I'm delighted to be kicking off Avon's blog tour for the new novel by Claudia Carroll.
Throughout the tour, bloggers will be sharing some exclusive guest posts that Claudia has especially written for you to read. These will range from her life as a writer and getting her first book deal to books she loves. There's even a short story based on New Year's Eve so please make sure you check out the other bloggers on tour so you don't miss out.
On to Lozza's Book Corner then... I'm pleased to be handing you over to Claudia for a guest post where she explains her research for All She Ever Wished For... enjoy!
All She Ever Wished For
Claudia's Guest Post - Researching ALL SHE EVER WISHED FOR.
When I was writing ALL SHE EVER WISHED FOR as you can imagine, I had a mountain of research to tackle. The book is primarily a love story, a romantic comedy in places, but as you can imagine, because a lot of the action takes place in a courtroom, it had to be spot-on accurate too.
Of course, like the rest of us, I’d binge watched just about every courtroom TV drama going and make it a point to watch Judge Judy on the tiny TV screen in front of me on the race occasions I make it to the gym. But I had to find out what a real courtroom was like for myself. An actual court of law where a jury were sworn in and then asked to make possibly the biggest decision of their lives, which would change the destiny of the accused standing in the witness box. Scary stuff.
Have you ever been selected for jury service? I haven’t, but I began by chatting to anyone I know who actually had been summoned. One friend was summoned not so long ago and ghoulishly confided that she was all excited, ‘hoping it would be a good old fashioned murder trial.’ I think she fancied herself as the Henry Fonda character in Twelve Angry Men, but I tactfully kept my mouth shut.
In the end though, she was sadly disappointed to find out it was just a dispute between two neighbours over a boundary wall, a tree and a barbeque one had borrowed from the other and never bothered returning. All of which cost the taxpayer tens of thousands to resolve in court, where surely banging their two heads together years ago would have sorted it out one way or another.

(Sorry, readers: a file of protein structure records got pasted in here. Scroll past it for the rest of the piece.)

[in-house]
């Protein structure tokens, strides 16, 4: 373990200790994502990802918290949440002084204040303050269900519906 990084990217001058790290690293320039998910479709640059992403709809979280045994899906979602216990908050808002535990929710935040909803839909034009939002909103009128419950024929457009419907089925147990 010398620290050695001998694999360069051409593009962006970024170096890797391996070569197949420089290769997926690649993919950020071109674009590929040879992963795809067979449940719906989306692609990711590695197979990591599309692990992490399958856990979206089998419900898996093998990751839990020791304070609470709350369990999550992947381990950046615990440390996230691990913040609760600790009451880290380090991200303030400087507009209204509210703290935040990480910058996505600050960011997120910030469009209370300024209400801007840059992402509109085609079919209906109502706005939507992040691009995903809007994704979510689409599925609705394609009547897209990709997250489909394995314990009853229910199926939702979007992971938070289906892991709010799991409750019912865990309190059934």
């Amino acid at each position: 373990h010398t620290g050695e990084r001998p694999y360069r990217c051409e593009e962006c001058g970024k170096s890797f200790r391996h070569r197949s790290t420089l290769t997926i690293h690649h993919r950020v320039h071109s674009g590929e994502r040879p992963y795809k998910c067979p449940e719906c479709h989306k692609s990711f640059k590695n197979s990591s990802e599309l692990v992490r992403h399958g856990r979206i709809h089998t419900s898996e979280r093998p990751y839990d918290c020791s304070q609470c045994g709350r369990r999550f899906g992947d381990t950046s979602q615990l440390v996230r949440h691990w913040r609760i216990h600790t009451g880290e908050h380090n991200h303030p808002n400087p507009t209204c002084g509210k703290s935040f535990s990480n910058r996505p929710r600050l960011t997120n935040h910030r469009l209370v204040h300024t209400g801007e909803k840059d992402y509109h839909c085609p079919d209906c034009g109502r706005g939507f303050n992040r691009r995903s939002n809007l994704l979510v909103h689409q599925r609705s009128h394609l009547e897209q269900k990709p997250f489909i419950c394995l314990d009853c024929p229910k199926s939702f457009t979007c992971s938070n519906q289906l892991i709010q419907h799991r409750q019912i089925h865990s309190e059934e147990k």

But I lucked out when chatting to a friend of a friend who was selected to serve on a jury to preside over a long-running high-profile white-collar crime case. He was obviously forbidden from talking about the case, so I didn’t probe him, but was full of chat about the ins and outs of actually serving. The day-to-day mechanics of it, including the fact that you’re effectively locked away from the world for the duration of the case, and told not to Google anything about it, or even to follow the case if it happens to feature on the news.
So what must it be like, I wondered, to serve on a high profile court case? One that everyone in the whole country seems to be talking about, and yet you’re forbidden from doing exactly that?
I contacted the Jury Selection Officer at the Central Criminal Courts here in Dublin and was astonished at the sheer amount of help she generously gave me. The thing is, when you cold call someone out of the blue, I find a lot of the time no one believes you when you say you’re an author researching a book. You’d b astonished the number of people I’ve approached who think you’re just some chancer with time on their hands who fancies a bit of a nose around.
Jackie at the Criminal Courts was amazing though. Not only was I given the full, guided tour of the courts, but I was even allowed to sit in on a Jury Selection procedure, with a judge in situ. There was I was the back of the court, scribbling away into my little notebook, copiously taking notes, when a Guard sauntered up to me and sat down on the bench beside me.
‘First offence, is it love?’ he asked, folding his arms and looking me right in the eye.
‘Ehh….sorry?’ I asked him, confused.
‘Let me guess,’ he said. ‘TV license mysteriously disappeared when an inspector called?’
‘No….nothing like that at all.’
‘Jaysus. Don’t tell me you’re a drink driving case?’
‘No, you don’t understand -’
‘It’s just, you don’t really strike me as a drunk driver, love.’
‘Well that’s a relief.’
‘Or were you a naughty girl who got caught breaking a speed limit?’
‘Look,’ I told him, ‘I’m not here to be tried at all. Honestly. I’m actually researching a book….’
‘Ah here love,’ said the guard, shaking his head. ‘Now I’ve heard it all.’